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Organizations & Campaigns

This space is intended as a register for North Cornwall-wide organisations that wish to support the Transition Movement or that may be useful to Transition Groups.

To add your organisation either add in a new 'comment' or use the 'contact' form to send in the information you wish to publish.

Café Scientifique Launceston Dates for 2013

Café Scientifique Launceston Dates for 2013

1 Tuesday 19th March Dr Pip Hayes
Population- does it matter?

The growing numbers of humans (1 million more every 5 days) is the main driver for this concern - yet it is potentially the easiest thing to influence, humanely and cheaply, if we would only break the taboo and talk about it. In her talk Dr Hayes will run through the reasons why population does matter and will introduce suggestions for addressing overpopulation. She hopes that senior Cafe Scientifique members will bring some younger people to the meeting.
Dr. Pip Hayes is a full time Exeter GP, mother of two and former Trustee of Population Matters ( up with a love of nature, and a keen watcher of everything David Attenborough has produced, she has always had a sense that humanity is significantly out of balance with the natural world.

2 Tuesday 16th April Professor Wade Allison
A Tragedy of Misunderstanding: there was no major radiation disaster at Fukushima.

Professor Wade Allison returns to Café Scientifique Launceston exactly two years after his visit in April 2011. On that occasion he was speaking in the immediate aftermath of the accident which occurred on 11th March 2011. Since then Wade has visited Fukushima and spoken there with those affected. He has lectured and published articles and videos at home and abroad .
He is currently writing another book enlarging on his discussion of attitudes to radiation.
He will explain the profound lessons of this accident for the future of our civilisation. These differ markedly from those given in traditional accounts but deserve the serious attention of everyone able to make up their own mind.

3 Tuesday 21st May Professor Stefan Nahorski
Drug Discovery- Ancient & Modern.

Stefan Nahorski is Professor Emeritus, at the University of Leicester. Until 2008 he was a member of the Department of Cell Physiology and Pharmacology at Leicester and was Head of Department from 1993-2006. His research has focussed on cellular signal transduction and drug action.
Stefan’s talk will range from our earliest knowledge of drug discovery to how this shaped approaches to modern drug development. Emphasis will be on cell-cell signal transduction as site(s) of action for drugs and will end with a look to the future.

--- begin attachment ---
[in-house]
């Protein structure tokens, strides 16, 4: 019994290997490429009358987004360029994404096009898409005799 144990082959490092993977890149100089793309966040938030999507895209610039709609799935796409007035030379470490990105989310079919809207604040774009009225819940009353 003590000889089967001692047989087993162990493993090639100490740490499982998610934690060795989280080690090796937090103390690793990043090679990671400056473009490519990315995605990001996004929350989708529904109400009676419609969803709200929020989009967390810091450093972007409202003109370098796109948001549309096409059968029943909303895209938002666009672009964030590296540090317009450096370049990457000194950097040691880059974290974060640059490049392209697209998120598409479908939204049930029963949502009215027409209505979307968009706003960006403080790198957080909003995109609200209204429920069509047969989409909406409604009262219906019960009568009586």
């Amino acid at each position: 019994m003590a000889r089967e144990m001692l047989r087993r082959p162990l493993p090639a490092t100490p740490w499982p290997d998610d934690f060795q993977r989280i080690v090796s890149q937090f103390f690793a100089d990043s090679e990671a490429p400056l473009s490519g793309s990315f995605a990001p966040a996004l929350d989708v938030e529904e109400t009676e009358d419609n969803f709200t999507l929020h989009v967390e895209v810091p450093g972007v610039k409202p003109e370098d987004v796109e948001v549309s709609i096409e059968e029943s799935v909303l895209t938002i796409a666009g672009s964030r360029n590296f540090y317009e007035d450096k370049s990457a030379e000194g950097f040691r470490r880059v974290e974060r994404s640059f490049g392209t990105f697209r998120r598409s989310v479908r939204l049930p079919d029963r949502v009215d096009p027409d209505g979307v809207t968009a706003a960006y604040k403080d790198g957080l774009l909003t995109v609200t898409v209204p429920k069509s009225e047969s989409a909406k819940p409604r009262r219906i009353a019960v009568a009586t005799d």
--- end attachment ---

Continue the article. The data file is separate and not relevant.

June No Meeting

4 Tuesday 16th July Dr Stephan Harrison
The glaciation of Dartmoor.

For much of the last 70 years or so, it has been assumed by geologists that Dartmoor was unglaciated during the Quaternary when great ice sheets covered much of the British Isles and other mid-latitude continental landmasses. However, recent research has shown that a large plateau icefield and valley glaciers existed on Dartmoor and the evidence for this will be outlined in this talk.
Dr Stephan Harrison is Associate Professor in Quaternary Science, College of Life and Environmental Sciences, University of Exeter, Cornwall Campus, Penryn, TR10 9EZ .
He is Director: Climate Change Risk Management,
Web Pages:

August No Meeting

5 Tuesday 17th September Paul Sousek
Energy sustainability and resilience in practice.

Paul Sousek, who originally came from Prague in the Czech Republic, has created the first carbon neutral commercial farm in Cornwall and perhaps even in the whole of South West. He has transformed his farm in Jacobstow, Cornwall, in just 4 years from conventional farming to Transition farming. By this he means organic farming of native breeds to produce food for the local market using none, or a minimum of, fossil fuels in the process.

On-line shop:
Information: (Click Food Directory and look up Cottage Farm)
BBC Food and Farming, sustainable Farmer of the Year finalist
Highly Commended at Cornwall Sustainability Awards
Monthly SuperHome Open Days (
Speaker at national conferences, House of Commons and local groups on the future of energy, food and farming.

6 Tuesday 15th October Dr Andrew McGonigle
Volcanic smoke and mirrors - using remote sensing to understand volcanism.

Volcanoes release gases to the atmosphere both before and during eruptions. Measurements of these are very important in better understanding volcanic processes, and in terms of forecasting eruptions. Remote methods of collecting such data are clearly of great value, given the implicit dangers of working on volcanoes. In this talk optical techniques recently developed for this purpose will be described, as will the outcomes of their field deployment in a variety of volcanic settings.
Andrew is Reader in volcano remote sensing at the University of Sheffield

7 Tuesday 19th November To be arranged